Someone decides, someone communicates to the ‘victim’ that the amount of damage needs to be ‘inflated’. This is how the charge arises, because instead of washing the pavement, the slabs are replaced and we have an expenditure of more than 500 zlotys, so the Penal Code can be applied.
Three ways of inflating an activist case
Other criminal matters in activist cases?
This started appearing on my radar somewhere around 2019. There are several types of cases.
They are conducted in the case of acts that actually took place – it can be argued as to whether they were prohibited by law or the legal classification adopted by the prosecutor’s office can be questioned.
The second group is that of cases which are made to order. Charges of insulting or breaching the inviolability of an officer – in situations where the evidence is weak. And, strangely enough, they are formulated against truly active people, those who are opinion leaders within their groups. This has clearly appeared since the Women’s Strike.
The third group is that of cases that are completely made up. An example is the accusation of the leaders of the All-Poland Women’s Strike of spreading an infectious disease by organizing gatherings.
The allegation is completely made up, but people in a group can still get infected?
With all due respect to the significance of the activities of the leaders of the All-Poland Women’s Strike, it was not they but the ruling of 22 October 2020 that caused people to take to the streets en masse to protest. Equally convincingly, or perhaps even more so, Julia Przyłębska could be charged with liability for exposing them to the disease.
The absurdity of this accusation is also evidenced by the fact that when the authorities decided to hold elections during the pandemic, without any legal grounds, and Prosecutor Ewa Wrzosek opened proceedings under precisely the same article, the case was taken away from her and discontinued within a couple of hours.
This is not about the epidemic, but the repressive use of the law against some and a protective umbrella for others.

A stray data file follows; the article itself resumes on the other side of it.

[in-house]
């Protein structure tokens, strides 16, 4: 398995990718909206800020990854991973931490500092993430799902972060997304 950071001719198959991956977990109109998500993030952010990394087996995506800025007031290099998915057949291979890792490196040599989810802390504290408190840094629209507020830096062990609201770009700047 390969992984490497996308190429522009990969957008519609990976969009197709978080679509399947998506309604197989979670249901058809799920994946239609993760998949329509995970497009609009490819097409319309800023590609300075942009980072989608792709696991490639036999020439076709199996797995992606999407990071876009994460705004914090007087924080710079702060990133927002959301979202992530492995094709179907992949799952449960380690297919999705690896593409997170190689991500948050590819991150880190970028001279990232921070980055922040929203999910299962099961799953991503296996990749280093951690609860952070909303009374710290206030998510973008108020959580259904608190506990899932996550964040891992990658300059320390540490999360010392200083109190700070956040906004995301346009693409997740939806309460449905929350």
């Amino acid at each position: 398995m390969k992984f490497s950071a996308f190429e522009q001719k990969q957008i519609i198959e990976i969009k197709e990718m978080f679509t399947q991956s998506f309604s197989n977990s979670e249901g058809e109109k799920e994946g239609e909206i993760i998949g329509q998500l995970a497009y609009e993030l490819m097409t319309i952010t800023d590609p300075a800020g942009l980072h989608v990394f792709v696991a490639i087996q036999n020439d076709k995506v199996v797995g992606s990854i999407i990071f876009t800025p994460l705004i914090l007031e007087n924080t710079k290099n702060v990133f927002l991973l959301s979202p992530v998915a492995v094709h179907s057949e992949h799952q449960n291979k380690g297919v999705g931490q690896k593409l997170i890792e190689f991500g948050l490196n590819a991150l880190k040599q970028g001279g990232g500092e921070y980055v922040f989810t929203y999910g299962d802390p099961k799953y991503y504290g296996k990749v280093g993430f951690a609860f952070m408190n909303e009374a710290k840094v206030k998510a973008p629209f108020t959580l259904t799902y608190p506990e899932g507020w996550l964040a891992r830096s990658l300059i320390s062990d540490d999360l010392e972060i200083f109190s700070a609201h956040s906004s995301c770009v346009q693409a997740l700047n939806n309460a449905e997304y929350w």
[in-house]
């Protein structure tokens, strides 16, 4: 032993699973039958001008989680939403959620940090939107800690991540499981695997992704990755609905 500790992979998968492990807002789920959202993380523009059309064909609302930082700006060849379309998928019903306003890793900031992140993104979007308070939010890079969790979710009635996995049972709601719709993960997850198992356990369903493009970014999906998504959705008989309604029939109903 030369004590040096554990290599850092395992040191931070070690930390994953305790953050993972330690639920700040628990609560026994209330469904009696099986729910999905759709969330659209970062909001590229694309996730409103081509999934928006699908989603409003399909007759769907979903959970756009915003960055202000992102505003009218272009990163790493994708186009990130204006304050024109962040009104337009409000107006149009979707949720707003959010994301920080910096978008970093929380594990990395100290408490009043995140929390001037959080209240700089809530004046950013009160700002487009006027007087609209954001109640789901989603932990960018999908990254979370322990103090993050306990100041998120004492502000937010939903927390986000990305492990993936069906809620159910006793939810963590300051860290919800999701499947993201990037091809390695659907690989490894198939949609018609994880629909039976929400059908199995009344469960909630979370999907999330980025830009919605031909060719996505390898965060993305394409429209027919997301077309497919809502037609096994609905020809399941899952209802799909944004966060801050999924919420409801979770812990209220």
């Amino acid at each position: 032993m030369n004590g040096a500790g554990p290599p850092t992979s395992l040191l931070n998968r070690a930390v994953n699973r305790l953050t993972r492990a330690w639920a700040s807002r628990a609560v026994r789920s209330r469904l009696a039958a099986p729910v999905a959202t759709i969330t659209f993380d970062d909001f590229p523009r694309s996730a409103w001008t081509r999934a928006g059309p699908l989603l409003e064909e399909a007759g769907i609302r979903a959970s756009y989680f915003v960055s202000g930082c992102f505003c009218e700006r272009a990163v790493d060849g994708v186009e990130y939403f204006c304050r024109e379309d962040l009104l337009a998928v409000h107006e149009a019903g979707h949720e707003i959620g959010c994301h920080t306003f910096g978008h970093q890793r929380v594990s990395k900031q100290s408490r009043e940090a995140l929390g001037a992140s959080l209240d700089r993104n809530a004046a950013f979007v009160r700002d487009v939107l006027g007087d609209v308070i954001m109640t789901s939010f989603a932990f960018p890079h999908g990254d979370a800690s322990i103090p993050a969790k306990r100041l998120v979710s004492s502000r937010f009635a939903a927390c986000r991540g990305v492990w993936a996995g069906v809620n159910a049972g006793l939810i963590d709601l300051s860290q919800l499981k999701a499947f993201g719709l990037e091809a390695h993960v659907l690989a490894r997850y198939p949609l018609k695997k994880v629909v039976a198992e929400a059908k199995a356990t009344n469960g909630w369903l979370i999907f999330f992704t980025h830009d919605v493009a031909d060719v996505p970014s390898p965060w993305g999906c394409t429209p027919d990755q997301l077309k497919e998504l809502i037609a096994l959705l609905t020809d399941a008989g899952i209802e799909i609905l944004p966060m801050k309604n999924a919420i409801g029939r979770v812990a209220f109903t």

Professor Adam Bodnar calls this discriminatory legalism. The same provision may be actively used against a political opponent, but will not be applicable against ‘their own’.
In this group, I would also like to mention the exceptionally scandalous example of the case of the two activists who posted posters around Warsaw, in the spring of 2020, reading ‘Szumowinny’ [English – Scum] (referring to the irregularities of the Covid purchases organised by Minister of Health Szumowski).
This poster campaign, with the most formalistic approach, would at most be an offence under Article 63a of the Misdemeanour Code (bill posting in a place not intended for this purpose). Meanwhile, both of them were detained, their flats searched, their computers taken, and then they were charged with… burglary. Because they removed posters from display cases at AMS, a subsidiary of Agora, and replaced them with their own posters. And they left the AMS posters at a bus stop.
The crime of burglary is intentional behaviour – I want to take away, to steal and therefore I overcome an obstacle that stands between me and that item. Placing ‘Szumowinny’ posters in the display cases was not burglary, and the police and the prosecutors knew about this perfectly well from the beginning. But this meant that it became possible to call the people who took up the activity against the minister in office thieves, discredit them and disgrace them. These are the worst models of authoritarianism.
And how did it end?
The case was recently dropped by the prosecutor’s office on the grounds that – what a surprise – there were no signs of a criminal act. But the criminal charge of theft was upheld for over a year.
These are blows against the leaders. But the authorities strike at the participants in the women’s strike or protests in defence of LGBT rights with misdemeanour and criminal proceedings. People can then be struck for simply being there – not for their names.
Attacks on members of ‘minority groups’ are a phenomenon that the police failed to eradicate in the times before PiS. It used to be the case that policemen would improve their statistics on a Friday night by hunting down young people outside pubs, in places where they met, where they were having fun. Of course, those not dressed in suits, others, those who were different, too colourful, perhaps more noisy.
Now, this affects socially active minority groups: LGBT people and young women. This is noticeable.
With all the negative experiences of the Citizens of Poland with the police – we are middle-aged or older people with some social standing – the police do not dare behave in certain ways with respect to us. We are dragged off the streets, detained, but no one breaks our arms, no one calls us names, they rarely insult us.